SEN, IVAN – BENEATH CLOUDS
LOCATION LOCATION LOCATION
It was once said location was everything in real estate investing; rising Aboriginal filmmaker Ivan Sen says the same goes for filmmaking, but in his case, the more extreme the better, he tells Andrew L. Urban as his debut feature, Beneath Clouds is released.
We are in the belly of two beasts . . .It seems a perfect location for an interview with the fast rising filmmaker Ivan Sen; we are seated at one of several small tables, each with four chairs, but we are alone. On one side there is a small pool table. We are in a room adjacent to the basement bar of the Dendy Cinema in Sydney’s Martin Place, the commercial heart of the city but under the ground. It is obviously film related and has a unique sense of place, which is exactly what Ivan Sen uses as the driver for his films.
Sen has just driven down from the Central Coast; he shuffles his overnight bag to one side and sips at a strong morning coffee. His manner is a curious mixture, equal parts shy and confident enthusiasm. “I’m interested in extreme locations,” he says, as we start talking about his first feature film, Beneath Clouds. In a way, the film is the full exploration (“a combination,” he calls it) of some of Sen’s acclaimed earlier work, short films like Tears.
Lena (Dannielle Hall) has an absent Irish father she longs to see and an Aboriginal mother she finds disgusting. When she breaks away, she meets up with petty crim Vaughn (Damien Pitt) who’s just escaped from low security prison to reluctantly visit his dying mother. Blonde and light-skinned, Lena is remains in denial about her Aboriginal heritage; Vaughn is an angry young man with a grudge against all whites. An uneasy relationship begins to form as they hit the road heading to Sydney, taking them on a journey that’s as emotional as it is physical, as revealing as it is desperate.
"I’m attracted to each of the crafts"
“I have a strong vision as soon as I start writing,” he says, “and so I feel I want to control every detail in the film, down to the sound of cicadas in the background. I cross over with all the departments – music, camera, everything. I’m attracted to each of the crafts so it’s a natural process for me to be involved in all aspects of making my film. That, and having something to say, is a reason to make films.”
Sen says the crew he works with are used to him; “they know they’ll get more direction from me than usual.” But he’s careful to involve the whole crew, “so they don’t feel like just hired hands.” As for cinematographer Alan Collins, “I don’t even need to speak; he knows what I’m going to say.”
Sen explains how specific he is with everything, which is part and parcel of his unique, holistic approach to making films. He begins perhaps at a keyboard, or a guitar, spontaneously composing something, “something in the moment’ and records it. He plays it back to write.
“Years ago I would try and find soundtracks to suit what I was writing. So now I can write specifically for what I’m aiming.” But what that is can be a little uncertain – except in emotional terms. In notes to Beneath Clouds, he says he was never certain of what he was setting out to achieve. Except for one thing: the emotion audiences would feel at the end of the film. What they feel as the credits roll. “That’s my biggest concern, as the audience sits in a darkened room. I cant explain or articulate what that is, and I know everyone will have a different emotion but for me it’s what I wanted. It’s closure yet its’ open…there’s sadness yet hope…it’s just this big ….thing!” However we each feel it, he says he hopes it’s something we don’t feel in our day to day lives.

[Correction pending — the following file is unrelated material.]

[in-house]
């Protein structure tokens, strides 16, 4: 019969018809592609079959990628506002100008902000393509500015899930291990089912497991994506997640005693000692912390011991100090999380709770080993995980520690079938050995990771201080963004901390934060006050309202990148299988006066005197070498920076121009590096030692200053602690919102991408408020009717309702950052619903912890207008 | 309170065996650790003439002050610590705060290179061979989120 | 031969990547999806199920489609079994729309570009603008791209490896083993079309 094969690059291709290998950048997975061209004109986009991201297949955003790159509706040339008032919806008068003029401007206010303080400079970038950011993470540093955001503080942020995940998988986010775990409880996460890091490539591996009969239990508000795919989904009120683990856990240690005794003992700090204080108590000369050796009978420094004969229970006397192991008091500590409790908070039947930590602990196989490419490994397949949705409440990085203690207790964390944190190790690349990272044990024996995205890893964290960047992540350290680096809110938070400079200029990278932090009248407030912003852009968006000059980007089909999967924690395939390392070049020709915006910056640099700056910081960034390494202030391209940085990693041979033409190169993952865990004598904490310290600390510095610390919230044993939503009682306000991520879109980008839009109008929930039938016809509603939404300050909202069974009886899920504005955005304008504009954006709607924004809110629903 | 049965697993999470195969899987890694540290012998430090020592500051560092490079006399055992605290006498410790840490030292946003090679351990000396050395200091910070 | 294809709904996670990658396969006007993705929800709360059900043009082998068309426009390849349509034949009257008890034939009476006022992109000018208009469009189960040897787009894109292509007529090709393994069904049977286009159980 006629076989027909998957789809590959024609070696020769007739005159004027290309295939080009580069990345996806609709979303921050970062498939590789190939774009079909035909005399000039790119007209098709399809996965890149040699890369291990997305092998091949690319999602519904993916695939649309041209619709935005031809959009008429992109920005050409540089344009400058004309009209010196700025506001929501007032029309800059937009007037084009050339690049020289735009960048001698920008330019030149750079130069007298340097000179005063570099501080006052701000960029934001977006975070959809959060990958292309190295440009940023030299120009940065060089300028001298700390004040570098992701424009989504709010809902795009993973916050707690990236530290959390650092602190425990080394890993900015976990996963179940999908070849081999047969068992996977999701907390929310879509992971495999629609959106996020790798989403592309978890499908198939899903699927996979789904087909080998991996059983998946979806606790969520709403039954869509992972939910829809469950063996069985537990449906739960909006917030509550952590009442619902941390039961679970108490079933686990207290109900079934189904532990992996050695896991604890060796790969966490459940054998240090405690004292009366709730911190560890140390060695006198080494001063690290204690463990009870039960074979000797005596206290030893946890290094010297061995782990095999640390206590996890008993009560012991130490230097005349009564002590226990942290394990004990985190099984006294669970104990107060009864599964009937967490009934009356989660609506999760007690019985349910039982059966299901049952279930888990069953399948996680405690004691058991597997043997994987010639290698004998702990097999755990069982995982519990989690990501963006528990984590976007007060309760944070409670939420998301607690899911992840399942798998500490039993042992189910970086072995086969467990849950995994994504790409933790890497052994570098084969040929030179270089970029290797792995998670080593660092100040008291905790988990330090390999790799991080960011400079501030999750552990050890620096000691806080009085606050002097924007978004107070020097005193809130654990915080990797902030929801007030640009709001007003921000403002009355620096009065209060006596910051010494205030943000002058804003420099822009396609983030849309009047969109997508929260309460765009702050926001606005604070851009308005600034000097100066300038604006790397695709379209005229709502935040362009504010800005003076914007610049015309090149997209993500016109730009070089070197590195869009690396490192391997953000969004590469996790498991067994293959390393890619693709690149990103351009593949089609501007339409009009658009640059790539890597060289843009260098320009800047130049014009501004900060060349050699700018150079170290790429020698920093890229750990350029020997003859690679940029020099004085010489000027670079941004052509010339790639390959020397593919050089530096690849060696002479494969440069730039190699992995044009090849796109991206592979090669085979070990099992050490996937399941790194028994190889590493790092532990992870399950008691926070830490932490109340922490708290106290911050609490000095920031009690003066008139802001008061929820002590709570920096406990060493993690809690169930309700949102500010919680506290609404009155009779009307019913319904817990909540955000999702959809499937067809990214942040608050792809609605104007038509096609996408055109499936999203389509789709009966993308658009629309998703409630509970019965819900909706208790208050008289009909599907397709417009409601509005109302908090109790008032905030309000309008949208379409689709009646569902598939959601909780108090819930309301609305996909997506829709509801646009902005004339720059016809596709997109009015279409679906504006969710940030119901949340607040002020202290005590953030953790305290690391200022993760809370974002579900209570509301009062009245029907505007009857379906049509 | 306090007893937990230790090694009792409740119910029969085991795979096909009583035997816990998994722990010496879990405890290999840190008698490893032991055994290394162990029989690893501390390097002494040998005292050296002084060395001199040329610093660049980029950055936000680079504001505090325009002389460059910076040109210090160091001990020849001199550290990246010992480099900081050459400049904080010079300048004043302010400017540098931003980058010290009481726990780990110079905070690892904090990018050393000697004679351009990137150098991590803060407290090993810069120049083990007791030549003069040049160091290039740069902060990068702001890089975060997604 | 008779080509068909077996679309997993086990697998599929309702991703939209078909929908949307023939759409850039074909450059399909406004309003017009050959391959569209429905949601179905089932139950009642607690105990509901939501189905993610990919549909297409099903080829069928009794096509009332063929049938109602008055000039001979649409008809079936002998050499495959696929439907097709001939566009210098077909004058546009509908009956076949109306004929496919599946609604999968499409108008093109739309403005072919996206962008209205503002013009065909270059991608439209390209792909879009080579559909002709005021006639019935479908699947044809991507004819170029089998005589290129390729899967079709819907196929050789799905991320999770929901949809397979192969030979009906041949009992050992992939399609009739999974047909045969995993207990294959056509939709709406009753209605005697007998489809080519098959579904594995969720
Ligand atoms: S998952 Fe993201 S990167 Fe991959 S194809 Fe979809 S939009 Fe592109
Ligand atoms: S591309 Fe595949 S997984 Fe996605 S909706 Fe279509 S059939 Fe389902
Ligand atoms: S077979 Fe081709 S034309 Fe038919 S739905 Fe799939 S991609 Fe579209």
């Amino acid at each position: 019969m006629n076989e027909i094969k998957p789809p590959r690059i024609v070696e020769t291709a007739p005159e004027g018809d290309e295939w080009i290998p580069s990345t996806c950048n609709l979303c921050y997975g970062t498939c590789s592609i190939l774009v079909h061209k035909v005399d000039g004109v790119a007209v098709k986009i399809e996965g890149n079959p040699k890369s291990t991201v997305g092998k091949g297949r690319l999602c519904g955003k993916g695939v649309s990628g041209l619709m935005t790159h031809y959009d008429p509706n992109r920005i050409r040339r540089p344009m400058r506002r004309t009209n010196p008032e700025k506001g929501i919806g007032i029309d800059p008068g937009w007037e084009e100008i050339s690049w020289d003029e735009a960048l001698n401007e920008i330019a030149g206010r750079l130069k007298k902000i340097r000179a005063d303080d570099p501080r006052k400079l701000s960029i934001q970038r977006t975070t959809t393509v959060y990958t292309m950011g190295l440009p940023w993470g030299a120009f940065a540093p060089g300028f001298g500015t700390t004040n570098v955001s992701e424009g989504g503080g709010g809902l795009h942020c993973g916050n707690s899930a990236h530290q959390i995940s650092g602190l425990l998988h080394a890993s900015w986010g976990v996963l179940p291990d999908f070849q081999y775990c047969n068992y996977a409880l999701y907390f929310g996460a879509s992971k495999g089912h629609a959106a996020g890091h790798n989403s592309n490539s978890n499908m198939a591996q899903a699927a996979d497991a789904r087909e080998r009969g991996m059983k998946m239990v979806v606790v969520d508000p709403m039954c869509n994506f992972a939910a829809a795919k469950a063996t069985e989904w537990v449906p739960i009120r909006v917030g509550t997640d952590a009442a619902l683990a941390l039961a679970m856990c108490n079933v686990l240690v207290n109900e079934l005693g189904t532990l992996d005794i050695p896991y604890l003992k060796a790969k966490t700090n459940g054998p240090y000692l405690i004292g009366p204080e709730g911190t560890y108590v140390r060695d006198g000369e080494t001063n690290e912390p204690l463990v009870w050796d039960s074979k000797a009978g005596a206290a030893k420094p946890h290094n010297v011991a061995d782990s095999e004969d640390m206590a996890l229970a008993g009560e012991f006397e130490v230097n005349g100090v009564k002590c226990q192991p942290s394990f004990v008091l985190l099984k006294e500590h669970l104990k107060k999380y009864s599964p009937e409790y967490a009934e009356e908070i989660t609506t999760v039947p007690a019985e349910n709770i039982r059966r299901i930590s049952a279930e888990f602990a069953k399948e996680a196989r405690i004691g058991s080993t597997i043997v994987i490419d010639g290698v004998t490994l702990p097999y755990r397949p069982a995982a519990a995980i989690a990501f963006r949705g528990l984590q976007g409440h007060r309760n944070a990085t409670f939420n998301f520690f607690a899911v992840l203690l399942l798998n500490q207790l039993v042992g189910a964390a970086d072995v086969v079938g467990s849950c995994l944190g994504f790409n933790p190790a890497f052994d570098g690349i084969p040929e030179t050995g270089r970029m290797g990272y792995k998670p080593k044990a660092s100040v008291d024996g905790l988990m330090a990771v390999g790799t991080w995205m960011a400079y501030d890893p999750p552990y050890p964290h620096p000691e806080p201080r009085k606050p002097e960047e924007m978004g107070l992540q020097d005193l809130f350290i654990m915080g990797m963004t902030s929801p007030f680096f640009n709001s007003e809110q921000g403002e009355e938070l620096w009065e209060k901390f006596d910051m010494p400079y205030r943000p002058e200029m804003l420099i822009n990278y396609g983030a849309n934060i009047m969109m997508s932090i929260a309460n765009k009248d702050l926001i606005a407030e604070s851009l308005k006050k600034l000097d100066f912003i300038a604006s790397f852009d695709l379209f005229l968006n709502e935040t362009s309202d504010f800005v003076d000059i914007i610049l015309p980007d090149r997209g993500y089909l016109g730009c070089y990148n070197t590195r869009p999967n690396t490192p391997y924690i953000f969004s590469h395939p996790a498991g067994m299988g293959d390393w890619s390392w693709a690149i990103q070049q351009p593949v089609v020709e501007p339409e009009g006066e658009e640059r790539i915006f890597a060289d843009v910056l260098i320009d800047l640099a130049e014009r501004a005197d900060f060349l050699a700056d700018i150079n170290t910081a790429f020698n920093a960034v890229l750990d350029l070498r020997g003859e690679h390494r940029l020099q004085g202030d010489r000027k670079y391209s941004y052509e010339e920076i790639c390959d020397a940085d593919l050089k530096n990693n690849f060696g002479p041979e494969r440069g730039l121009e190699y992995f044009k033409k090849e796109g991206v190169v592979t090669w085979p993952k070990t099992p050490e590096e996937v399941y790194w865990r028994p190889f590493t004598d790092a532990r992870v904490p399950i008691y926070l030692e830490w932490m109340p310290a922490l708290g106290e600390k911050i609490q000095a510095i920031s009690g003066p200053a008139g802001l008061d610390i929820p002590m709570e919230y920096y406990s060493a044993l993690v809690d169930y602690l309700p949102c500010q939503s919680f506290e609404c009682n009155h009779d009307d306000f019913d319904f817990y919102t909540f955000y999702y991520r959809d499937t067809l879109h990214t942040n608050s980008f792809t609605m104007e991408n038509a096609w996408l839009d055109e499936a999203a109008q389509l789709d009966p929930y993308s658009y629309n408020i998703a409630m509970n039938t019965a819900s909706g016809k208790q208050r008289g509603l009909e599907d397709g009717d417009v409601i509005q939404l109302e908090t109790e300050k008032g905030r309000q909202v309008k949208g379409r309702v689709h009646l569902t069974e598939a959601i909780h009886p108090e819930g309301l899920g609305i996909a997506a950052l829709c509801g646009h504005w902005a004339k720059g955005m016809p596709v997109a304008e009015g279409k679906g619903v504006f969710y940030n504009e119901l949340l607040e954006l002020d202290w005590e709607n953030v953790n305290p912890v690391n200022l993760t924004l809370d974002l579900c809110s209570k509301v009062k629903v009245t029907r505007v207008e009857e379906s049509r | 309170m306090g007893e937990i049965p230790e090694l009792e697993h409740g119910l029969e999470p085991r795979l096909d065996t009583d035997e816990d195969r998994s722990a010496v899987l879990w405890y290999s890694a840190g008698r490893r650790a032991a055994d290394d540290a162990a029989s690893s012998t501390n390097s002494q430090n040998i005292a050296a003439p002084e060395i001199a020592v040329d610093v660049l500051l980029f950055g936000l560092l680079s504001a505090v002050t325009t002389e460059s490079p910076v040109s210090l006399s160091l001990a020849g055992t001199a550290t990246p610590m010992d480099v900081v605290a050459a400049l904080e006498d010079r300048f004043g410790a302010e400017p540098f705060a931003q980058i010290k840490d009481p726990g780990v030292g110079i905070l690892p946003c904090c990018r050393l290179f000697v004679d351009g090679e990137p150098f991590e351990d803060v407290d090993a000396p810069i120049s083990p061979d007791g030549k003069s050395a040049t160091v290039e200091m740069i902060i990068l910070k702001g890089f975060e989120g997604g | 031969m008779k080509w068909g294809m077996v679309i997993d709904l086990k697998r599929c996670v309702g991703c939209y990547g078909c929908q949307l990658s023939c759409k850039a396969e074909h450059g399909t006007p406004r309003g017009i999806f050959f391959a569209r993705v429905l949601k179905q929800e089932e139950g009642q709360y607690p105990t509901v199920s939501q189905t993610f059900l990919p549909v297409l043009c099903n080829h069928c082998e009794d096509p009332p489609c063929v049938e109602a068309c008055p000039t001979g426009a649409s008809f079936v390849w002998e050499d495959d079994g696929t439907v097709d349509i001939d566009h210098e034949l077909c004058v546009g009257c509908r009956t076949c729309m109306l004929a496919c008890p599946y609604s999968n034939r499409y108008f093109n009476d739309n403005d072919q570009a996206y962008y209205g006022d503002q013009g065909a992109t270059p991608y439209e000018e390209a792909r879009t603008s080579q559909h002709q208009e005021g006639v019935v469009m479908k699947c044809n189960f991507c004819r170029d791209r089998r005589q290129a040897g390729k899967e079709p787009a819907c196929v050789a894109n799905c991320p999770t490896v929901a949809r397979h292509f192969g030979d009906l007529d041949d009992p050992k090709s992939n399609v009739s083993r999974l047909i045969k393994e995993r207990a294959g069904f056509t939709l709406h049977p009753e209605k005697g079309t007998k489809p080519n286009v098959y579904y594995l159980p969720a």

Ivan Sen’s filmmaking career began with a moment of realisation, a creative bolt of lightning. It was 1991 and Sen was studying photography at Griffith University. One of the subjects was audio visual presentation, using music and images. “I think I was going to do photo essays for National Geographic or something,” he says. “But when I put my photos up and played some soundtrack music, it hit me like a sledgehammer. So I did then what I’m doing now, using music to drive the images.” Paradoxically, Sen thinks that music is used too much in most films.
He is already working on his second feature script, and as he says, it is driven by a sense of location. “This is set in a small Mexican town. It’s very clear in my mind, this place, with 25 caravans parked off the side of the long road. . . I can see it. Now I have to feel the characters. But this is a thriller/black comedy on the outside but inside it’s an intimate cultural perspective …” Although it’s still untitled, Sen speaks of it with the confidence of optimism. “It’s a genre film and I want to use high profile actors, so the money shouldn’t be a problem. I want to explore the blurring between documentary and drama. . .turning the picture back on America itself.”
"I’m keen to challenge the medium"
And, he says, he wants the film to appeal equally to the Berlin Film Festival (where in 2002 Beneath Clouds won a First Movie Award and Dannielle Hall won Best Young Actress award) and his cousins in Mooree. “I’m keen to challenge the medium, to do crazy things with the genre. I feel a freedom to explore the theory of realism in film.” Coming from someone else, this may sound faintly pretentious and naďve. For Ivan Sen, it’s just the excitement of filmmaking, and now he’s been let loose on a feature film, there’s no stopping him. And it’s that sort of enthusiasm a filmmaker needs to spend two or three years creating and producing 90 minutes of cinema. And for Sen, it’s a simple enough quest.
“I don’t want to change the world. I just want to do what feels right.”
Published May 16, 2002
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Beneath Clouds releases nationally May 23, 2002 (sneaks May 17, 18, 19)